• Reserves / resource numbers

8. Coal to Liquids

  • Origin of technology
  • What is currently being done
  • Technical problems
  • Environmental issues
  • What is on the horizon

9. Core Examination (Days 4)     

  1. Bakken oil play, Williston Basin, ND and MT
  2. Niobrara mature source rock, Denver Basin, CO
  3. Codell sandstone, Denver Basin, CO
  4. J Sand, Wattenberg field, CO
  5. Athabasca tar sand, Alberta Basin, Canada
  6. Green River oil shale, Piceance Basin, CO

10. Field Trip to the Denver Basin (Day 5)

  1. Pervasive tight oil play (Codell, J-sand)
  2. Mature oil source rock (Niobrara)
  3. Tar sand (Dakota)

The course is intended for professionals who are exploring for or developing these unconventional systems and for managers and others who want a concise overview of the critical subsurface characteristics of these pervasive accumulations.

 

Larry Meckel

Background
Larry is an exploration consultant with 40 years of domestic and international experience. He does regional exploration studies and basin evaluations to identify oil and gas opportunities. He also generates and markets oil and gas prospects.

As a consultant, Larry has been involved in Tight Gas Exploration since 1975. During this period he has worked these units in more than 20 basins in Canada, the U.S., and currently in Mexico. His experience spans both clastic and carbonate plays. He has been fortunate to be part of various teams that have made significant discoveries. He will attempt to bring this experience to the course to show how to integrate all the pertinent data (rock, logs, pressures, test recoveries) and to resolve conflicting pieces of information. He is also keenly aware that these plays are not always the easiest to sell to management and will have some useful suggestions.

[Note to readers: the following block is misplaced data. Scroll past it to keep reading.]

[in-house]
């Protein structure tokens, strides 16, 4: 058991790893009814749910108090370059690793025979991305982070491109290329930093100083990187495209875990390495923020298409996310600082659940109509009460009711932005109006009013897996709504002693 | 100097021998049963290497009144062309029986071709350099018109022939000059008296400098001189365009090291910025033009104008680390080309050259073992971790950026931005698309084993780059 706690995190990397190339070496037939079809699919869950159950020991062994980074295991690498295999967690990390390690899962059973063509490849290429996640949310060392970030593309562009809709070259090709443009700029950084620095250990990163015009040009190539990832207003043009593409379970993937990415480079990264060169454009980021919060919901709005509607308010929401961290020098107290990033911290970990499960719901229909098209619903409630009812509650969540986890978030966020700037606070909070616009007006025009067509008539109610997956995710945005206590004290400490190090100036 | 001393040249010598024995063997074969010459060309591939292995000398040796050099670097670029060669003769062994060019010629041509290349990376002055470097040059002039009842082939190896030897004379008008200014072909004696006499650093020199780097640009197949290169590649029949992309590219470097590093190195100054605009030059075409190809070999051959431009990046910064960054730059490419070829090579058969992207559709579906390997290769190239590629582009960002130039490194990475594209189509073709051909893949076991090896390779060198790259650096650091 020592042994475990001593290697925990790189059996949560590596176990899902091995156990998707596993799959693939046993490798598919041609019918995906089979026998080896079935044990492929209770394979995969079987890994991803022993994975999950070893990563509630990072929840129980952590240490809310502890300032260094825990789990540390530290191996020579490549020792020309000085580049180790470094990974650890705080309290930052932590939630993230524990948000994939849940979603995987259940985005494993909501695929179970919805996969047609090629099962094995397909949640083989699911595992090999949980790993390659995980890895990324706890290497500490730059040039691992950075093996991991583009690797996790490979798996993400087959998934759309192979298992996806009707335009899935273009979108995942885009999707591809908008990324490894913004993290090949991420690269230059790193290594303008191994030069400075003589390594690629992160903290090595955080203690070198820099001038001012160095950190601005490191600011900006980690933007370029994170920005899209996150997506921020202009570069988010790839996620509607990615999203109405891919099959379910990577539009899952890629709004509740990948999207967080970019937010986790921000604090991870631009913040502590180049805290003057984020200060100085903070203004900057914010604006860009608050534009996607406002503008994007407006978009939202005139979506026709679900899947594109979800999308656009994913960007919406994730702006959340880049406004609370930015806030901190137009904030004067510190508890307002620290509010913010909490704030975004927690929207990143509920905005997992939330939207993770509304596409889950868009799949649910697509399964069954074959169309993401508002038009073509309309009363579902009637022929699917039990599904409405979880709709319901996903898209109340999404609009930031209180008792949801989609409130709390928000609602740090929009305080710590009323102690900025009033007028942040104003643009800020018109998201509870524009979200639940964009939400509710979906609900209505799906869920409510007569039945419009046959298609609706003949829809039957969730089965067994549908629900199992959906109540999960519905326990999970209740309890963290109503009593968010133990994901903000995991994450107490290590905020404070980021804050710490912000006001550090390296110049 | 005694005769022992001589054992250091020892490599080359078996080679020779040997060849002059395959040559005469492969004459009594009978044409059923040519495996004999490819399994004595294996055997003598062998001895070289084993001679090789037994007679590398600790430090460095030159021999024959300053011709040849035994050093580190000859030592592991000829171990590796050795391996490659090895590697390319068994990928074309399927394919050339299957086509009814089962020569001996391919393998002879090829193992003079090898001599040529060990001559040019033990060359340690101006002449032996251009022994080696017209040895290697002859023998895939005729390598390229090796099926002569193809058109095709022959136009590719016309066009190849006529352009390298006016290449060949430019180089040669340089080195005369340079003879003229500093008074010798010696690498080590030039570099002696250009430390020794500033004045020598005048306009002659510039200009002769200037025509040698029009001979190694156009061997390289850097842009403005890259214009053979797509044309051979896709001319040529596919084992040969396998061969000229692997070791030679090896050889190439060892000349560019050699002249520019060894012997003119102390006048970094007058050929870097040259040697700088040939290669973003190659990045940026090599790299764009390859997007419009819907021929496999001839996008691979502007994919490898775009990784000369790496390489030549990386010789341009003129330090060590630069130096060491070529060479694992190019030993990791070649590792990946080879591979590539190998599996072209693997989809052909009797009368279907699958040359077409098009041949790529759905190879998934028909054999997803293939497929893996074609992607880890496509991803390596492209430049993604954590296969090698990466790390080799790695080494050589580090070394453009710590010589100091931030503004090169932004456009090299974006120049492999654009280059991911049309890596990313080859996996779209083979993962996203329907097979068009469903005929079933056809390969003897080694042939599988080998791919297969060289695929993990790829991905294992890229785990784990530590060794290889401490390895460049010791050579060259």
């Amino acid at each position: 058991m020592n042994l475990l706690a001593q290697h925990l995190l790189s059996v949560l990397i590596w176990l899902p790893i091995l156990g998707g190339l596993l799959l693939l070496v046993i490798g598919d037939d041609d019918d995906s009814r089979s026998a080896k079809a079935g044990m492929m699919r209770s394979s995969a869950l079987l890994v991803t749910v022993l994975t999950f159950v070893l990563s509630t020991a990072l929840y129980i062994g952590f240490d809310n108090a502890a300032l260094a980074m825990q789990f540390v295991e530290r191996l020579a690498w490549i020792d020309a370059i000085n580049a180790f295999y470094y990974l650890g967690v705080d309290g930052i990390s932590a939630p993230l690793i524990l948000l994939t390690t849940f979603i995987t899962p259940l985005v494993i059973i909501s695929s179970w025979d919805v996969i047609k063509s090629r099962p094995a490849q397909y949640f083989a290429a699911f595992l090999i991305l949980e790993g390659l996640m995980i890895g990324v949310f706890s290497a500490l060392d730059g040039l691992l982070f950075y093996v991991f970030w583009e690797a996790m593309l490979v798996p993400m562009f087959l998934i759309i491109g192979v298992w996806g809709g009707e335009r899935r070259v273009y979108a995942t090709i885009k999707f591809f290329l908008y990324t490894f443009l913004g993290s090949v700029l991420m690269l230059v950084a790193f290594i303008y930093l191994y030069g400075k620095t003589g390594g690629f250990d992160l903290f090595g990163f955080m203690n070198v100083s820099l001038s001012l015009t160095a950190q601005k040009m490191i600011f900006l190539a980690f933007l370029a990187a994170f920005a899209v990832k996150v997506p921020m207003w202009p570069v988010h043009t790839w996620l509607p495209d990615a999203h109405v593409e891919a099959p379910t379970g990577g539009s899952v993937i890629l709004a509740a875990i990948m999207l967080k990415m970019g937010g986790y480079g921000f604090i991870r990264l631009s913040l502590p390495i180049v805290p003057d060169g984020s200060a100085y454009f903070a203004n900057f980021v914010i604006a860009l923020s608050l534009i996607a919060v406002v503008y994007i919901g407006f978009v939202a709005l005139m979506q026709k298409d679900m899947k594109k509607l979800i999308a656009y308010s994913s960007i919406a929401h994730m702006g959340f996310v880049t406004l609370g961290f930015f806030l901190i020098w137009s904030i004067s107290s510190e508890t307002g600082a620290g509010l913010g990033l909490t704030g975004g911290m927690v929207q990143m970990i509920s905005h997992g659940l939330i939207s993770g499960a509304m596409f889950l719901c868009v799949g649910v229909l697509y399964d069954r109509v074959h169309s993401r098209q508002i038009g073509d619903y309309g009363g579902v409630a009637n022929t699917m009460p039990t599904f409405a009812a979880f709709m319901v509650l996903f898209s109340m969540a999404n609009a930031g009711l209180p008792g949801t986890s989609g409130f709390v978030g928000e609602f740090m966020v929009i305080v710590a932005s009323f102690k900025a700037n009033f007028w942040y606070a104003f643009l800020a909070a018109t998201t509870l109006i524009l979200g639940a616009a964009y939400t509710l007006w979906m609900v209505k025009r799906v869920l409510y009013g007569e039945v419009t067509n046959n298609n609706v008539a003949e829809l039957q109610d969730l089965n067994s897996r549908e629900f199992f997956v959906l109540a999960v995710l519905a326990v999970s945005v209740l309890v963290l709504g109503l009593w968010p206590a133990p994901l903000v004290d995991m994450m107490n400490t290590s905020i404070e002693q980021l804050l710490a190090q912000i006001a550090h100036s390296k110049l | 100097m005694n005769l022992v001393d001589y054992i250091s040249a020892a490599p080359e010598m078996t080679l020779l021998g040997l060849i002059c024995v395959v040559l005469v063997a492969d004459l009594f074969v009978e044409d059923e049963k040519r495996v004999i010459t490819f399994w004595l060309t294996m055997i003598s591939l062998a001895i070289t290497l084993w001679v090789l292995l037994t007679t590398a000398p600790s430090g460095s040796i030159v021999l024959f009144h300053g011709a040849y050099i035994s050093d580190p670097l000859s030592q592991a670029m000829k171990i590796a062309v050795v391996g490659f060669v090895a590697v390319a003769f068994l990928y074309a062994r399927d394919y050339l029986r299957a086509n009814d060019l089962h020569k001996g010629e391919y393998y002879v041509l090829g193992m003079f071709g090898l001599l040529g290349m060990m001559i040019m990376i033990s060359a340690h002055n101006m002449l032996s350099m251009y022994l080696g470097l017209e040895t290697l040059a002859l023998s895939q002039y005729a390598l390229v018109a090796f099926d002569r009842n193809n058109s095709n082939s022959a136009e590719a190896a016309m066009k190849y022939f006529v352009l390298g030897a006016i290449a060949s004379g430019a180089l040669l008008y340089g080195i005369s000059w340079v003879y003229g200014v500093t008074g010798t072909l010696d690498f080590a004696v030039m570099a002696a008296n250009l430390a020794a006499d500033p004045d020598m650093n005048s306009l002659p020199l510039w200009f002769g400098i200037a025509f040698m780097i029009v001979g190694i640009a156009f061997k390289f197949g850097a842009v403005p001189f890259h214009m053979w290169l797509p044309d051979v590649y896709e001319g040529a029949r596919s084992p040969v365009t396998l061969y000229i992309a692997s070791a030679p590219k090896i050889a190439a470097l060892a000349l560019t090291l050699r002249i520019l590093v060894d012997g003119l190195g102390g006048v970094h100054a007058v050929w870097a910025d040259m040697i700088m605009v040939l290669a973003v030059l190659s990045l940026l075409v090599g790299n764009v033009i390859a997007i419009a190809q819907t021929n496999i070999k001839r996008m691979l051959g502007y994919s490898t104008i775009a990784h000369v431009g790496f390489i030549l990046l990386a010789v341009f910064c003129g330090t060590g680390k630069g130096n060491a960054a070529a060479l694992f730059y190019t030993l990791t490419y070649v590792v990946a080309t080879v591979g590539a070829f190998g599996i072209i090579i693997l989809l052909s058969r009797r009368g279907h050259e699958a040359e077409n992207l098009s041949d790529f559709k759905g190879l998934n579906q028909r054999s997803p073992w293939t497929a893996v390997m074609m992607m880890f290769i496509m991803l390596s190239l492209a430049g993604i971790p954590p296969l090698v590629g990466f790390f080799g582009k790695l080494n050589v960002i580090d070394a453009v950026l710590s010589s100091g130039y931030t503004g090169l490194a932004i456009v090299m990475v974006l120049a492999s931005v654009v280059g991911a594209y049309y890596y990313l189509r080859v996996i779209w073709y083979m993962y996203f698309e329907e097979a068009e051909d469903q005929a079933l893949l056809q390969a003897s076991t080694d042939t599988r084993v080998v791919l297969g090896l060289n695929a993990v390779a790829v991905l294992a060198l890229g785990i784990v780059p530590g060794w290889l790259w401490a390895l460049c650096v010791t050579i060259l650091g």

Larry started his career with Shell Oil and Development Companies as an exploration geologist and manager. He co-founded a Houston consulting company - Sneider and Meckel Associates, Inc. - and now has his own consulting-exploration company in Denver. He is also an Adjunct Professor at the Colorado School of Mines where he teaches “Unconventional Petroleum Systems” and “Geology and Seismic Signatures of Reservoir Systems”.

Affiliations and Accreditation
PhD Johns Hopkins University
BA Rice University
AAPG - Member
SEG - Member
SEPM - Member
Mexican Geological Society - Member
Rocky Mountain Association of Geologists-Active Member
AAPG Grover E. Murray Distinguished Educator Award recipient

Courses Taught
N141: Unconventional Resources: Exploration for Tight Gas Sands
N184: Unconventional Resources: The Main Oil Systems (Colorado, USA)
N450: Clastic Reservoir Characterization: The Importance of Recent Sand Models to Aid Subsurface Interpretation

Steve Sonnenberg

Background
My research interests are in sequence stratigraphy, tectonic influence on sedimentation, reservoir characterization, unconventional resources and all aspects petroleum traps (e.g., reservoir, trap, seal, migration, source rocks). A complete understanding of a petroleum accumulation can provide an analog to discovering additional oil and gas fields. Much of the world’s future resource lies in unconventional reservoirs (tight sands, CBM, and oil and gas shales).

Work Experience
• Exxon Company USA
• Bass Enterprises Production Company
• North America Resources (sold to Pan Canadian)
• Pan Canadian Energy Resources (merged with Alberta Energy to form EnCana)
• EnCana Energy Resources
• Westport Oil and Gas (merged with Kerr McGee)
• Kerr McGee Oil and Gas (merged with Anadarko)
• Anadarko Petroleum

Affiliations and Accreditation
PhD Colorado School of Mines
MS  Texas A&M University
BS  Texas A&M University

Courses Taught
N184: Unconventional Resources: The Main Oil Systems (Colorado, USA) 
N289: The Niobrara Formation as a Resource Play (Colorado, USA)
N271: The Bakken Petroleum System as a Resource Play (Montana & Wyoming, USA)

 

 

CEU: 4 Continuing Education Units
PDH: 40 Professional Development Hours
Certificate: Certificate Issued Upon Completion